Now the Thule Society prepared to act. They decided to kill Premier Eisner. Kurt Eisner was a Socialist writer, the leader of the Bavarian Revolution. On November 6, 1918, he was virtually unknown, with no more than a few hundred supporters, more a literary than a political figure. He was a small man with a wild grey beard, a pince-nez, and an immense black hat. On November 7 he marched through the city of Munich with his few hundred men, occupied parliament and proclaimed the republic. As though by enchantment, the King, the princes, the generals, and Ministers scattered to all the winds. When the news came the Minister of War cried out: "Revolution, oh, my God, and here I am, still in uniform!"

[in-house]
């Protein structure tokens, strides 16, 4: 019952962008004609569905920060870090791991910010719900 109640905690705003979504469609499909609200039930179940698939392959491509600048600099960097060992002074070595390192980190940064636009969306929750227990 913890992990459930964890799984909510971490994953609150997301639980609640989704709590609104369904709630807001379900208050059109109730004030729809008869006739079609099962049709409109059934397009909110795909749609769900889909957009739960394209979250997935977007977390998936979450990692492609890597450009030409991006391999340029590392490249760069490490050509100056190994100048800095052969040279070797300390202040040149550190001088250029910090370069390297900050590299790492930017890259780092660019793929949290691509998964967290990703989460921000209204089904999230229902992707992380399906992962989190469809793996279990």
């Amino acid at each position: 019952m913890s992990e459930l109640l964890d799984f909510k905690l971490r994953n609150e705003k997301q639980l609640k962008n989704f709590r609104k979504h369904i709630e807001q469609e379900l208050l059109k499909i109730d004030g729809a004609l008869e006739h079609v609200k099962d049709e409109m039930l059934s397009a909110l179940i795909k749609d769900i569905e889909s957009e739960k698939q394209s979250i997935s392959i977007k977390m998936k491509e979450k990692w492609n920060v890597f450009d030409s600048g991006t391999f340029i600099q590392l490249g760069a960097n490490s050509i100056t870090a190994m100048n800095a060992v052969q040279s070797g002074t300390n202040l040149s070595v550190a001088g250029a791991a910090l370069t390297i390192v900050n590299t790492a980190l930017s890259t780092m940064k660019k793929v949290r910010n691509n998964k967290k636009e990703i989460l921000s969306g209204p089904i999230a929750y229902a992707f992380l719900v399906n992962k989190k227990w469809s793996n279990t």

Unlike Lenin, Eisner really was a Jew. Like Lenin, he had the peasants and workers on his side, but all the educated classes, the officers, officials, students, against him; in such a case there is no difference between Christian and Jew. Belatedly the intellectuals grew ashamed of their cowardice; they grew ashamed when they perceived that there was no danger. Their radical hatred found its embodiment in leagues like the Thule Society. While the Rosenbergs, the Hesses, the Eckarts, and others whose names have been forgotten were still planning - such an act, after all, was dangerous - a man whom they had insulted and cast aside got ahead of them. The League had rejected Count Anton Arco-Valley, a young officer, for being of Jewish descent on one side. Determined to shame his insulters by an example of courage, he shot Eisner down in the midst of his guards on the open street. A second later he himself lay on the ground, with a bullet through his chest. Eisner's secretary, Fechenbach, sprang forward and saved the assassin from being trampled by the boots of the infuriated soldiers. A mass insurrection broke out, a soviet republic was proclaimed. The Communists seized power-without bloodshed. In the place where Eisner fell, his picture was pasted to the wall; a Red Army man stood beside it, and all passers-by had to salute the picture. The members of the Thule Society soaked a bag of flour in the sweat of two bitches in heat, someone "accidentally" dropped the bag in front of the picture, the flour clung to the ground and the walls; dogs gathered by the dozens, the picture and the guards silently vanished. This repulsive story is told here only because those responsible publicly boasted of it.